Embroidery on a budget

Embroidery on a Budget: MORE WAYS TO SAVE MONEY

Last week, we talked about some things you can do to save money in embroidery and today we are going to be talking about thread.  After all, you can’t do embroidery without embroidery thread, and thread can be one of your biggest expenses.

SO MUCH THREAD:  This can be a tricky subject to save money.  While obviously purchasing less expensive thread you are going to save money, but maybe the thread is probably inexpensive for a reason!  If you are using cheap thread, it will show in your embroidery work – cheap thread tends to split and shred and cause many other issues.  Years ago I tried going this route, and I ended up with many issues when I was trying to stitch a simple design, and I realized that it was because of the cheap thread (it was really really cheap on Ebay) – I tried a few different spools and a few different designs and I realized that the thread was the issue, nothing else.  I switched back to my regular thread, and the design stitched out just fine.   At the same time, people have used this thread and love it, so it really depends on your likes and dislikes and also your machine.  We have one Machine here in the workshop that will not use any other thread other than Madeira.  Barry Barudan (the machine) will not stitch using any other thread, and that is the end of that – I have tried everything, every adjustment and tons of different threads, and he likes nothing else other than Madeira.  So that is all that he uses!  We don’t argue with Barry anymore.

SMALLER IS SOMETIMES BETTER:  Ok, stay with me on this one and let’s think it through.  Small spools of thread are generally more expensive than the larger spools of the same thread.  So for example, you can purchase a mini cone (1000M) of Pink thread and it costs $6, or you can buy a king cone of the exact same thread (5000M) for $11.  The price difference is quite a bit – you are paying less than twice the price of the small cone and getting 5x more thread.  Seems like a great investment, right?  You will save money!  BUT there is a catch – you will only save money IF YOU ACTUALLY USE THE THREAD.  No one thinks of this when they are purchasing thread because the amount of money you are saving is huge – and you are getting so much more with the bigger spools of embroidery thread. BUT if you don’t use that thread all the time and empty the spool, you are not saving anything – you just have a whole bunch of less expensive thread hanging about.    THE SOLUTION? Consider only purchasing the large spools of thread in colors that you think you will use most often.  Of course BLACK and WHITE are basic staple threads, so I would always buy those colors in the larger spools of thread.    I would also think that purchasing large spools of the basic thread colors will save you tons:  so pure red, green, yellow, blue, purple, pink, orange, gold, etc.  will be a great way to start.  You know you will be using those basic colors- especially orange for Halloween and red/green/gold for Christmas.   You can expand on the basic colors depending on what you are creating:  for example, if you are stitching out portraits of people and regularly use skin toned colors for embroidery thread, those will be great to get in the big spools and save you money in the long run.   If you are not sure if the thread color will work for you – then audition the small spool – if it works and you use a lot of it, you can make a note that that specific color can be moved into the basic thread category and you need the larger spool to keep up with your work.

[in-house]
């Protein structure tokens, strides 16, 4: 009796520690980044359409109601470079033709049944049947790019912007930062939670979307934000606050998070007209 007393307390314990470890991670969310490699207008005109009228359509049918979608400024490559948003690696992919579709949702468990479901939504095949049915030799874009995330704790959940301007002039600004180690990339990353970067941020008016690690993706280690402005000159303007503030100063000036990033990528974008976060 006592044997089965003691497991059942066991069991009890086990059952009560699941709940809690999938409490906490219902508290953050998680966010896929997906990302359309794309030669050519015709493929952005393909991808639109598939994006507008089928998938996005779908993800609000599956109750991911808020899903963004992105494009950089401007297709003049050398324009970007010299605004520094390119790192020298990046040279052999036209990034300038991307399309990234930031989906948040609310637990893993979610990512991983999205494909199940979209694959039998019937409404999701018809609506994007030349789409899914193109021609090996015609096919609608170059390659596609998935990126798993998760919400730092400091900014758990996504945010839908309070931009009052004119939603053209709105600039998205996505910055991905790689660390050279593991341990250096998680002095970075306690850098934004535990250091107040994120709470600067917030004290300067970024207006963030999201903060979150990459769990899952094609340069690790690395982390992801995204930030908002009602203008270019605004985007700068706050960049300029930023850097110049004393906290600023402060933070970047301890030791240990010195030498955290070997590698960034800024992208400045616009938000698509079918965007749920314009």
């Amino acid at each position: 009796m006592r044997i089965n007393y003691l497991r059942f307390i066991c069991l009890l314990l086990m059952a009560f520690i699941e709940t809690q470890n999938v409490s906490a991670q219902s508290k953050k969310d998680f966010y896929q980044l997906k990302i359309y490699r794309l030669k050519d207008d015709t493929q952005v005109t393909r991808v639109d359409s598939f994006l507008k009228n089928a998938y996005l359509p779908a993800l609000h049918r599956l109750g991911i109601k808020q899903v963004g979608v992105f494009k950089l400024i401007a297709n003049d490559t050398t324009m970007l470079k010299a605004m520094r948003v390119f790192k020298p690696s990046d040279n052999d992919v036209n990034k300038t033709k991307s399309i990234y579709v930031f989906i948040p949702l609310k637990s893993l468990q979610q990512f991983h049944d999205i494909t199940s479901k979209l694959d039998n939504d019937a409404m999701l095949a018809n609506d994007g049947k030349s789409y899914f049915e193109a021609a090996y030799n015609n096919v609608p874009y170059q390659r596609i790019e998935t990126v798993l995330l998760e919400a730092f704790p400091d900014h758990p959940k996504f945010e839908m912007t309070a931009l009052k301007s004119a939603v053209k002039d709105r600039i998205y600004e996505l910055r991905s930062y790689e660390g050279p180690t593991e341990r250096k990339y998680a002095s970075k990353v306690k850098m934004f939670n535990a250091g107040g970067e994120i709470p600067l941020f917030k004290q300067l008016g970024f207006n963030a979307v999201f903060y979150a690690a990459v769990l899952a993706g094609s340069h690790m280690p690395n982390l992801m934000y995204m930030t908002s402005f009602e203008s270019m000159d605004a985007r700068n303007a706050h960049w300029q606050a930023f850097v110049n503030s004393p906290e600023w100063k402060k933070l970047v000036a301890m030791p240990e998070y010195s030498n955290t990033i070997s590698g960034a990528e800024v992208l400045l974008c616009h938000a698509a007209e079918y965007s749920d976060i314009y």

bigger can fit into your budget

Now you have a set of basics in large spools of thread that are made up of the colors that you use most often, and you know you will be using those colors, let’s move on to the smaller thread spools that we know are more expensive, but will get used less.  Let’s not forget to mention that the smaller spools are easier to store, too.  I would then audition lighter and darker colors of the basic colors you have – so you will have a large spool of basic orange, then you can have a smaller spool of a lighter orange and then a smaller spool of a darker orange.  You can keep building your thread collection in this way, and you will have the most value for your money – the threads that you use often will save you money, and the lesser used shades will also save you money in the long run.

LOOK FOR SALES AND PACKAGE DEALS: along with all of your calculations above on saving money on your most used thread colors, make sure you scope out and keep up with any sales.  A great sale can often save you a ton of money, and enable you to increase your thread stash quickly!   Watch for flyers, emails and online store sales – it can be worth the effort!

Personally, I have tons and tons of thread, and I love having so many shades of each shade and color, it makes it so much fun picking out the perfect thread color for a new project and it took me a long time to get so many different colors of thread over the years.

My thread collection in drawers

This is part of my thread collection of small spools, each drawer’s color is filled with that color thread.  If I am looking for shades of yellow, i go directly for the yellow drawer.  It’s a great system!!

Another way of saving money is looking for package deals – so a special grouping of thread in a package – oh I love these!  Usually, in a package deal, the price per spool is less because you are purchasing more spools of thread.  For example, I have seen packages of 10 small spools of thread with a Christmas theme – so different shades of red, gold, green, etc.  Or how about a specialty package of threads for skin tones?  or Halloween colors?

Embroidery on a thread budget just means that you have to think about your usage and save money that way.

Until next time

Sue Brown

OML Embroidery

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